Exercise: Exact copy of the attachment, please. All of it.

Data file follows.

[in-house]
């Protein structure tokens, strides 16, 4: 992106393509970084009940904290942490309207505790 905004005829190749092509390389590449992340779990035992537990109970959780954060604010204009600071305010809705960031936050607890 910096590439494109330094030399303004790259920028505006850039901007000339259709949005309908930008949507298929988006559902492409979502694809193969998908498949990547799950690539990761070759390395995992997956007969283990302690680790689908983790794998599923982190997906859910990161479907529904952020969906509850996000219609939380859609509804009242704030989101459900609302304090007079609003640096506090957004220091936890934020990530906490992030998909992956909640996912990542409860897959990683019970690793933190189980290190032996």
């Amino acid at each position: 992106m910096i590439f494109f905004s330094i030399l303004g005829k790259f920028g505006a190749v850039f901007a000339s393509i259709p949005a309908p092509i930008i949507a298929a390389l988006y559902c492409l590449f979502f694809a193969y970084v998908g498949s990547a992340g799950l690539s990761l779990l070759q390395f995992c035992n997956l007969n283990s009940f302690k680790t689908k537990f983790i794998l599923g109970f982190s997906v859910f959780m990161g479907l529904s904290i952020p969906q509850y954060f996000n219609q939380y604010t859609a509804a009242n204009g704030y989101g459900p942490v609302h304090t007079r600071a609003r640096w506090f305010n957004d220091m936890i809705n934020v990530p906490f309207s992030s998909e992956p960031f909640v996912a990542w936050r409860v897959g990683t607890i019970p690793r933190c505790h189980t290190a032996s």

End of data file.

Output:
[in-house]
């Protein structure tokens, strides 16, 4: 992106393509970084009940904290942490309207505790 905004005829190749092509390389590449992340779990035992537990109970959780954060604010204009600071305010809705960031936050607890 910096590439494109330094030399303004790259920028505006850039901007000339259709949005309908930008949507298929988006559902492409979502694809193969998908498949990547799950690539990761070759390395995992997956007969283990302690680790689908983790794998599923982190997906859910990161479907529904952020969906509850996000219609939380859609509804009242704030989101459900609302304090007079609003640096506090957004220091936890934020990530906490992030998909992956909640996912990542409860897959990683019970690793933190189980290190032996």
């Amino acid at each position: 992106m910096i590439f494109f905004s330094i030399l303004g005829k790259f920028g505006a190749v850039f901007a000339s393509i259709p949005a309908p092509i930008i949507a298929a390389l988006y559902c492409l590449f979502f694809a193969y970084v998908g498949s990547a992340g799950l690539s990761l779990l070759q390395f995992c035992n997956l007969n283990s009940f302690k680790t689908k537990f983790i794998l599923g109970f982190s997906v859910f959780m990161g479907l529904s904290i952020p969906q509850y954060f996000n219609q939380y604010t859609a509804a009242n204009g704030y989101g459900p942490v609302h304090t007079r600071a609003r640096w506090f305010n957004d220091m936890i809705n934020v990530p906490f309207s992030s998909e992956p960031f909640v996912a990542w936050r409860v897959g990683t607890i019970p690793r933190c505790h189980t290190a032996s």